The state code requires that no fewer than six "respectable citizens" be present at each execution.
There's one problem: It's having a hard time finding enough volunteers to witness them.
The volunteer pool is apparently thin enough that state Department of Corrections Director Wendy Kelley invited members of a local Rotary Club to volunteer.
"Temporarily, there was a little laugh from the audience because they thought she might be kidding," Bill Booker, acting president of the Little Rock Rotary Club, told CNN affiliate FOX16. "It quickly became obvious that she was not kidding."
Kelley's "informal efforts" continue, the department told CNN on Friday.
"We remain confident in our ability to carry out these sentences," spokesman Solomon Graves said.
Who watches executions?
The people who are allowed to witness an execution vary by state, said Robert Dunham, director of the Death Penalty Information Center in Washington, D.C.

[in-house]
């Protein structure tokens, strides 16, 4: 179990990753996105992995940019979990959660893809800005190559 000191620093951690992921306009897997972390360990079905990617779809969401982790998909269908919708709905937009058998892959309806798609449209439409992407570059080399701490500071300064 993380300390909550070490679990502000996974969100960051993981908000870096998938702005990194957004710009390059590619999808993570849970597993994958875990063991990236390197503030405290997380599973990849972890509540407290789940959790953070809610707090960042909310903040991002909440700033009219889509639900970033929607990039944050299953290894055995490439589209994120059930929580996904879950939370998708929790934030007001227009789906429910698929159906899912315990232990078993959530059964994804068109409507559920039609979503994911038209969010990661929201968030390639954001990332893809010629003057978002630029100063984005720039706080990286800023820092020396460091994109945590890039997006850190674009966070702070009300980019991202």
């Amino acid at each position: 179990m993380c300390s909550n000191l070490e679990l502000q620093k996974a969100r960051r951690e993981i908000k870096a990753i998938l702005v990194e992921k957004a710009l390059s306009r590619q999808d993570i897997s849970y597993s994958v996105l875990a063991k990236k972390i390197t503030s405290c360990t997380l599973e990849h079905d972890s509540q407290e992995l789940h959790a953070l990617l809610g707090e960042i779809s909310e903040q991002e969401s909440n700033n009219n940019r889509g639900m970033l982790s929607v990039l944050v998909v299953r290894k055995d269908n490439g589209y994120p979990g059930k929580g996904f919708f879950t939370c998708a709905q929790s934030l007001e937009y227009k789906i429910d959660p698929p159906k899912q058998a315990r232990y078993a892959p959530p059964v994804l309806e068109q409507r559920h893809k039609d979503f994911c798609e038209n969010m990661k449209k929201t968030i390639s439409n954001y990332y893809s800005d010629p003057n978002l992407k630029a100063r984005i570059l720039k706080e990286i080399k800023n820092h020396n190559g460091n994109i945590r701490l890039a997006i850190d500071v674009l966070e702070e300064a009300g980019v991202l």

Typically, family members of the inmate and relatives of the victims are present, he said. Sometimes, a state requires that lay people who have no stake in the case are present, too.
That could be a member of the media or a citizen witness, such as in Arkansas.
The Arkansas Code doesn't require that witnesses vary from execution to execution.
So, it's conceivable that some of the volunteers could witness more than one, Dunham said.
"It's not natural watching the intentional taking of a human life," he said. "It has an emotional impact on people."
And witnessing multiple execution more than just doubles the impact, he said.
"It increases exponentially."
One obstacle at a time
The eight death row inmates will be put to death between April 17 and April 27, a move that death penalty opponents have called "unprecedented."
The series of execution has been attributed to the state's soon-to-be-expire supply of midazolam, a contentious drug that's been blamed for a spate of botched executions in recent years.
The executions would mark the first time since 2005 that Arkansas has put an inmate to death.